What Rory Stewart's latest surprise victory means for the rest of the Tory leadership race

John Rentoul

Rory Stewart goes on making the news, going from last place to overtaking Dominic Raab and Sajid Javid in the second Tory leadership ballot. Stewart is now in contention for the right to take on Boris Johnson in the final vote among Conservative Party members.

This sets up an interesting TV debate on the BBC tonight. It means that Johnson, in his first big public test of this campaign, will have to face Stewart, his fiercest critic.

And it also means more potential cliffhangers to come, starting at 6pm tomorrow, when the result of the third ballot will be announced. Before then, I expect Javid to have withdrawn. I think he will take part in the TV debate, because he thinks he has something to say, but tomorrow he can retire with honour, having secured the 33 votes needed to give him the option of going to the next round. In doing so he avoided joining Raab in the relegation zone.

We can assume that most of Raab’s votes will switch to Johnson, his rival for the hard-Brexit vote among Tory MPs, which means the important question is what will happen to Javid’s votes. It is possible that the largest number will switch to Stewart. So, if Gove can continue to gain ground on Hunt, the three of them could end up pretty much tied for second place.

Don’t pay too much attention to stories of Johnson’s campaign “lending” votes to Hunt because he would be the easiest candidate for their man to beat. Hunt’s people accuse Gove’s people of putting the story about to draw attention to their candidate’s claim to be best placed to take on the frontrunner in the final round.

Even if Johnson’s campaign were thinking about it, they would probably think better of it. That kind of tactic has a habit of backfiring, as some of the Labour MPs who nominated Jeremy Corbyn for the leadership to “broaden the contest” can confirm.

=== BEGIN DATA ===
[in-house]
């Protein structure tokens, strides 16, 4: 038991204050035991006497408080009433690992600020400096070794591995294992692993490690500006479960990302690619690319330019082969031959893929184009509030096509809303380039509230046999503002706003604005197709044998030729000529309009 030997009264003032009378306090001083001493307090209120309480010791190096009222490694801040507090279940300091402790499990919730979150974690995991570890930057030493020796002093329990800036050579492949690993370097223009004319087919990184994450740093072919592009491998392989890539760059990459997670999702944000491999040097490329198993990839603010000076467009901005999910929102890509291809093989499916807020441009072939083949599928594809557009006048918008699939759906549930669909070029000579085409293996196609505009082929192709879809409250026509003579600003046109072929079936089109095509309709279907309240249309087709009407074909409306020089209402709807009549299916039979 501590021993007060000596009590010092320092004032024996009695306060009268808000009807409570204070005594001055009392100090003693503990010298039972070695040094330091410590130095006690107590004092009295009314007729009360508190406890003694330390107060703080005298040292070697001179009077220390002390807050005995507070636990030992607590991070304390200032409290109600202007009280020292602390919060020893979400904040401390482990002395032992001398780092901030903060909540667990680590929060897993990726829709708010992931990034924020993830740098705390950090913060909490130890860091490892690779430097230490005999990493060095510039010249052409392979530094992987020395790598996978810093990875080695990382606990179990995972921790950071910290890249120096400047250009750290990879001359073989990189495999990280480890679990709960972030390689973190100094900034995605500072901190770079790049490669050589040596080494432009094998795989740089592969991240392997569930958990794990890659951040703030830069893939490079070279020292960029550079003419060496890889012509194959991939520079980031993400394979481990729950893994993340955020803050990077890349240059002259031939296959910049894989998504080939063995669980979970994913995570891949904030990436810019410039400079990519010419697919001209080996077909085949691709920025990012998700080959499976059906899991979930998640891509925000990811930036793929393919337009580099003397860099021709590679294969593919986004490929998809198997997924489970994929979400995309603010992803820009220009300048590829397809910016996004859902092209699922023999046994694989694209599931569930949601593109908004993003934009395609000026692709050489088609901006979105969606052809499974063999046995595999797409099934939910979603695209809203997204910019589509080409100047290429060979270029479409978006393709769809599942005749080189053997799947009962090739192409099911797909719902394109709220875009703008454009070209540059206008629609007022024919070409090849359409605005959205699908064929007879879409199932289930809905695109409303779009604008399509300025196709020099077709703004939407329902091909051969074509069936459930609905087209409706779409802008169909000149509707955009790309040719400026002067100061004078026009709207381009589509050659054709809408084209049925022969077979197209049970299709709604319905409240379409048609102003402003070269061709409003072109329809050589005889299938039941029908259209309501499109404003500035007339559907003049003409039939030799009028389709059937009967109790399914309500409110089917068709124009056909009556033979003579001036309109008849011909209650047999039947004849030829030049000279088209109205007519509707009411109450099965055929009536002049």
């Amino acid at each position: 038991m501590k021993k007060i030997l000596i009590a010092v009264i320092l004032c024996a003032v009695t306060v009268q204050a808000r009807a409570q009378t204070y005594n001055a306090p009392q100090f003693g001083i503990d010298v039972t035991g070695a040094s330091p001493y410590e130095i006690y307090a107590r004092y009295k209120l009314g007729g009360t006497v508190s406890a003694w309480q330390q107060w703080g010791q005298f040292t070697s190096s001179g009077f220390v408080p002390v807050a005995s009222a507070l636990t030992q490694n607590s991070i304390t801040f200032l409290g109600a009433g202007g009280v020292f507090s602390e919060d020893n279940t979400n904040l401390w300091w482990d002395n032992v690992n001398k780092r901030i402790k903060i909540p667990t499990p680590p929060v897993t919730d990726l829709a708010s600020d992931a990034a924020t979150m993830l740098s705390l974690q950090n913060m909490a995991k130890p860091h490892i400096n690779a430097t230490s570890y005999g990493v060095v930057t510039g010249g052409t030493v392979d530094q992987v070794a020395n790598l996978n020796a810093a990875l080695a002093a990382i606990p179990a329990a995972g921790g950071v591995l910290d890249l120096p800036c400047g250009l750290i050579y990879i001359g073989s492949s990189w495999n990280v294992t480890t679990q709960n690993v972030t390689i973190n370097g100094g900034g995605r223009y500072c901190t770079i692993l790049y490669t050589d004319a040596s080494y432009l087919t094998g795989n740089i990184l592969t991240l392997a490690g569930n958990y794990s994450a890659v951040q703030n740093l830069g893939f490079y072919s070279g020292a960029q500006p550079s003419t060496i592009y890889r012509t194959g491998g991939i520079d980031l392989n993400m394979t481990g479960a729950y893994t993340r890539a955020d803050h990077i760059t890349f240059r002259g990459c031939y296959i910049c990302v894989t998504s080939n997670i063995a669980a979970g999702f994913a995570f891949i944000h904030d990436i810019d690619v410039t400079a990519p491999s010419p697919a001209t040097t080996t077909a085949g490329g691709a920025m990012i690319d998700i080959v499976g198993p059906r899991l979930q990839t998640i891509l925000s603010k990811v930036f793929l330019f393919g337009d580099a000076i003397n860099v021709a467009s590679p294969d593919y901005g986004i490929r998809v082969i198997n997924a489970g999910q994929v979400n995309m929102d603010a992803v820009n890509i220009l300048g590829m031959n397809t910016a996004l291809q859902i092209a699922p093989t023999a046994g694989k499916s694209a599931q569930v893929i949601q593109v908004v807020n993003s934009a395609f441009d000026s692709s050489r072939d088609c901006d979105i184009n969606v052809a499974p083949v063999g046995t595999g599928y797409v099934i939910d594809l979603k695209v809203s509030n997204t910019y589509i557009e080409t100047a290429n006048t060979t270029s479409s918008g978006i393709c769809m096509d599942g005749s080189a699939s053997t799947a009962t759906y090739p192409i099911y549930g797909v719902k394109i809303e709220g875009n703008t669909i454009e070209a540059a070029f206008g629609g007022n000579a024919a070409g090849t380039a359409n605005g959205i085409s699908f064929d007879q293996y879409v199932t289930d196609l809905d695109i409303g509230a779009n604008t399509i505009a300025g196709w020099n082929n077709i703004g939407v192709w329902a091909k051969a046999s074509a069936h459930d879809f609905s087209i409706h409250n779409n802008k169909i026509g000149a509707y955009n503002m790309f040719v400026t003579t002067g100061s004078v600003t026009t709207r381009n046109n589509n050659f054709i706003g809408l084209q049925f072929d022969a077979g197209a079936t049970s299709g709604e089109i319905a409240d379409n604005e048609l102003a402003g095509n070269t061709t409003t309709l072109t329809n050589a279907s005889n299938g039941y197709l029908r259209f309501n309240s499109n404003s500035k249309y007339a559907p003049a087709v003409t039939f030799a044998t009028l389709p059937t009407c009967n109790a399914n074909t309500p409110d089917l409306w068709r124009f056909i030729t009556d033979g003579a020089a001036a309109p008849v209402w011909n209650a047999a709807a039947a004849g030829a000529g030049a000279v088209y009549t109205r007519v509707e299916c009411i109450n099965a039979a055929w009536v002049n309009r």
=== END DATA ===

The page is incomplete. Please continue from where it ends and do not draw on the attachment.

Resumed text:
And in any case, it is not clear who is the candidate that Johnson most fears in the final round, to be decided by the 160,000 party members around the country.

We had two significant opinion polls of party members earlier today. One, by YouGov for The Times, attracted a lot of attention for its finding that Tory members would be prepared to see Scotland and Northern Ireland leave the UK if that were the price of getting England out of the EU.

This poll also found a high level of support for a candidate who isn’t even in the leadership contest. It found that 46 per cent of Tory members would be “happy” if Nigel Farage were to become leader of their party.

All of which goes to underline the weakness of any candidate who isn’t seen as being totally committed to Brexit. Stewart shouldn’t stand a chance, except that he has managed to upset expectations at every stage so far; Hunt should not fare much better in party members’ minds; and even Gove, co-leader with Johnson of the official Leave campaign, is now being described as a Remainer by Brexit activists on social media – because he voted for Theresa May’s Brexit deal all three times and stayed in government to defend it. Johnson voted for it only once, with a great show of reluctance.

The other survey of party members, by Conservative Home, confirms that Johnson has a huge advantage over any of his rivals. Testing all the possible combinations of names for the final two, about 70 per cent of them say they would vote for Johnson if his name were one of them, against about 25 per cent for anyone else.